Nassim Nicholas Taleb tells us in a new book Antifragile: How to Live in a World We Don’t Understand, how beneficial it can be for individuals, institutions and systems to exercise a bit of variation and flexibility.
Is this not one of the main lessons from modern biology: that species have survived and evolved through a number of smaller units, called populations? These colonise biotopes with different conditions; and a species can thereby tolerate the destruction of one population with the survival of another. This insight, applied with intelligence and sensitivity, should certainly give us a general working model for how we arrange our lives.
Letter in FT, December 8th, 2012
Resilience, in an unpredictably changing environment, is achieved through the accidents of surplus and variation. That’s how mother nature does it.
In institutional systems, organic flexibility has to be either designed-in or tolerated as a corollary of diversity among regions or groups. When that doesn’t happen — when the pendulum of governance swings too far from laissez-faire to command-and-control — the resulting system is rigid and brittle.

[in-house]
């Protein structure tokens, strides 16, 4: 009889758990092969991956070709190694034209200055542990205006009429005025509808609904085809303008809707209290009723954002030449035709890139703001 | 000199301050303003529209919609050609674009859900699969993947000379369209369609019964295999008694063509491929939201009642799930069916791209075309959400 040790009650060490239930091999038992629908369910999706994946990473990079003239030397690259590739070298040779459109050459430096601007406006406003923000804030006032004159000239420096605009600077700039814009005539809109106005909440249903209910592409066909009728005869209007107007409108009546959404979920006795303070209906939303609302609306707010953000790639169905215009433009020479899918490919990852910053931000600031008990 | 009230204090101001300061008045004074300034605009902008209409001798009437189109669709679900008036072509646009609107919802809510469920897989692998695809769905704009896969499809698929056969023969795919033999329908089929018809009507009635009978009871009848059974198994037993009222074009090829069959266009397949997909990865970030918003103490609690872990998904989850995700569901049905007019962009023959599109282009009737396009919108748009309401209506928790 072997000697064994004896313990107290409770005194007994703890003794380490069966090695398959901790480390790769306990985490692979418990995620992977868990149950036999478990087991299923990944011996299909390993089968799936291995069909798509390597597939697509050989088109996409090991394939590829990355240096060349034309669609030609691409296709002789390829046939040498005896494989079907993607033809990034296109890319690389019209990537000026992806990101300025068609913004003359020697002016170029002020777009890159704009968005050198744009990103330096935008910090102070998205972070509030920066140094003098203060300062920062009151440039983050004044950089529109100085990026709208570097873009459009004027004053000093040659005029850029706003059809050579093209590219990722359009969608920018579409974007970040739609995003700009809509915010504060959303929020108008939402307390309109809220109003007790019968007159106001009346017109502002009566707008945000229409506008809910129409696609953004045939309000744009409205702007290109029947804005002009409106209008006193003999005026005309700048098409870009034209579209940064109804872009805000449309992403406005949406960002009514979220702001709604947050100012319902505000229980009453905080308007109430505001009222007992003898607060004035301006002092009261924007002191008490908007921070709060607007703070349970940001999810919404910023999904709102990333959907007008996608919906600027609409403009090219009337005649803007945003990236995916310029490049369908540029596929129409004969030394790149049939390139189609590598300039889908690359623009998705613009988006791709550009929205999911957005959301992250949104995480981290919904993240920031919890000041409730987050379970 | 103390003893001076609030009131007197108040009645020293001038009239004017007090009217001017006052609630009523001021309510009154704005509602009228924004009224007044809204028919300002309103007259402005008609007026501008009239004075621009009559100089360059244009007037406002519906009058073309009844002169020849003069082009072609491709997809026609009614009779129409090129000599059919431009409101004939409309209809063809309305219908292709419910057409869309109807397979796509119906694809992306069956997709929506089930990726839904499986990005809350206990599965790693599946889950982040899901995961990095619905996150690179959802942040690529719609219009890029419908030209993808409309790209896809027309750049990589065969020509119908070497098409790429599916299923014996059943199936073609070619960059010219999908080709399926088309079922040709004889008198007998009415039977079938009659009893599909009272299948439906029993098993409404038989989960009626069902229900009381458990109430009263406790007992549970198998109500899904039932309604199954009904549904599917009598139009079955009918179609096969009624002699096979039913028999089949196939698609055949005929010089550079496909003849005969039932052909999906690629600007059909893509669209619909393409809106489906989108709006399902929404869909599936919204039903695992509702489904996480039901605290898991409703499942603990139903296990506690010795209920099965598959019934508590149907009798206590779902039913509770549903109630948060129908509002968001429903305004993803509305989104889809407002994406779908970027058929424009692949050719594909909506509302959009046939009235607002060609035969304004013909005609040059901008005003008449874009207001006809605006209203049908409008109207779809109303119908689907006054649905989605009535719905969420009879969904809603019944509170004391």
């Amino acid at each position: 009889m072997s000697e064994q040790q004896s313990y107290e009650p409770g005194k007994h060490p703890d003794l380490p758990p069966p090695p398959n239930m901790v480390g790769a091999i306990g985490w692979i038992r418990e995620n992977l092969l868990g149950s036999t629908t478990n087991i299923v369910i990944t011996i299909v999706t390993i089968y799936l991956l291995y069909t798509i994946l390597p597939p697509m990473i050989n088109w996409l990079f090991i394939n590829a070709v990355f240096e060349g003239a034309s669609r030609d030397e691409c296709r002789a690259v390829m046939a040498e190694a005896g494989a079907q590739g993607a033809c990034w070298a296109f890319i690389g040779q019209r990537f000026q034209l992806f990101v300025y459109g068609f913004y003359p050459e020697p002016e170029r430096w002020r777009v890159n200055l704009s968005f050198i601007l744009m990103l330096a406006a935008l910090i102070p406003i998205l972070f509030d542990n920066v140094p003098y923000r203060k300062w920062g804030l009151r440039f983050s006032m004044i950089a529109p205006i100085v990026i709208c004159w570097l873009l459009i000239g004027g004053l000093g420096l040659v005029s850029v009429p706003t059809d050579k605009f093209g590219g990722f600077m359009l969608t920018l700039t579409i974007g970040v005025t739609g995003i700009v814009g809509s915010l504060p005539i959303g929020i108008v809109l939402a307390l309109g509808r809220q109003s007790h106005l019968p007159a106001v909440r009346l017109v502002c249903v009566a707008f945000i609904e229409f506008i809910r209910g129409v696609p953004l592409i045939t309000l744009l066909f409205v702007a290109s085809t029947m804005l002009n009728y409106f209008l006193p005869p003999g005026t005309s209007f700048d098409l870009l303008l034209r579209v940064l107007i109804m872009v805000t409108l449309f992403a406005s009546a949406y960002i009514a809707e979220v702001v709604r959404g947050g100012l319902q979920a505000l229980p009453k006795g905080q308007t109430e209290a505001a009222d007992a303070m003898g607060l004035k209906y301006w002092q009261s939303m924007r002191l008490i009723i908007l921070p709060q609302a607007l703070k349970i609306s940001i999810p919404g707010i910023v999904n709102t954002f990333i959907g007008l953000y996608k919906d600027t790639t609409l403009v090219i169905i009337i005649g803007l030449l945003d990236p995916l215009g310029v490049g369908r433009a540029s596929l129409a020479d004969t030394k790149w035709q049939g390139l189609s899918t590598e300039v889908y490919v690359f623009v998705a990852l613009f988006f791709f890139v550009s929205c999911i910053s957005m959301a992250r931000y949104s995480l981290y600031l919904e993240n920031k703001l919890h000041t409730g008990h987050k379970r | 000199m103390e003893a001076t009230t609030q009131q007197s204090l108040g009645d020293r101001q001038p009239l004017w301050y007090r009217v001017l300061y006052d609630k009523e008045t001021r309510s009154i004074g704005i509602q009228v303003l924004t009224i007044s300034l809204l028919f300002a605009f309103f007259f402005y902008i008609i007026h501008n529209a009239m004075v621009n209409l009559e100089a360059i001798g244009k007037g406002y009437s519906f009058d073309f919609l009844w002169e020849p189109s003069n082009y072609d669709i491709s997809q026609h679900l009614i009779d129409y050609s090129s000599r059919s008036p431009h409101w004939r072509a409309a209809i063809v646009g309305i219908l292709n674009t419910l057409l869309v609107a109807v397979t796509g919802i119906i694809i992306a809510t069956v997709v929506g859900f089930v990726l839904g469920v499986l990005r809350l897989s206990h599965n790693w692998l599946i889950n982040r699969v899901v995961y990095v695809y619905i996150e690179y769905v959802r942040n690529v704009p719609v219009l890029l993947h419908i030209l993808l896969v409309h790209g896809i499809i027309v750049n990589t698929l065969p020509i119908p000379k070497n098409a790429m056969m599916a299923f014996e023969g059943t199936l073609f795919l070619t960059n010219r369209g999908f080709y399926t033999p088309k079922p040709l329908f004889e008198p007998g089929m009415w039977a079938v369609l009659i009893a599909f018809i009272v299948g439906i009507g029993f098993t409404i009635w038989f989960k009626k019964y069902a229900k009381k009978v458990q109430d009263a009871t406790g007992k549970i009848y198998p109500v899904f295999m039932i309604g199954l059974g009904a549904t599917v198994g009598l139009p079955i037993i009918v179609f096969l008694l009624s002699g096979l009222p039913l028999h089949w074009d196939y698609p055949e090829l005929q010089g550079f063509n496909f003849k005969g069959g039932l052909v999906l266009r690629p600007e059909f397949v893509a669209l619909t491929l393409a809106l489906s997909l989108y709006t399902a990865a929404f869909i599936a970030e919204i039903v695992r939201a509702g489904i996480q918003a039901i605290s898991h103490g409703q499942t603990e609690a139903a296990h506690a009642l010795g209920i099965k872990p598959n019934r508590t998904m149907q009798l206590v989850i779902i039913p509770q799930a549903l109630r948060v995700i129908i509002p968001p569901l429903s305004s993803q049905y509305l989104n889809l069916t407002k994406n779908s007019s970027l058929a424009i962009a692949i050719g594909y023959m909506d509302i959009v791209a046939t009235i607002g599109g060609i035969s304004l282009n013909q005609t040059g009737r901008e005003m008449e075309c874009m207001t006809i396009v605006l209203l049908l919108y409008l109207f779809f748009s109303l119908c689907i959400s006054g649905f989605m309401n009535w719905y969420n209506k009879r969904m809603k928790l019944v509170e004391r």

Among individuals, variation is a given and flexibility is part of our birthright — we’re nature’s creatures. But we’re also drawn to social conformity, taking comfort in a sense of belonging and safety. We run with the systems, voluntarily nailing ourselves down to plans, property and possessions, and slotting into approved economic roles.
These certainties buy us security. But then again, at times of galloping change, these certainties may prove fragile…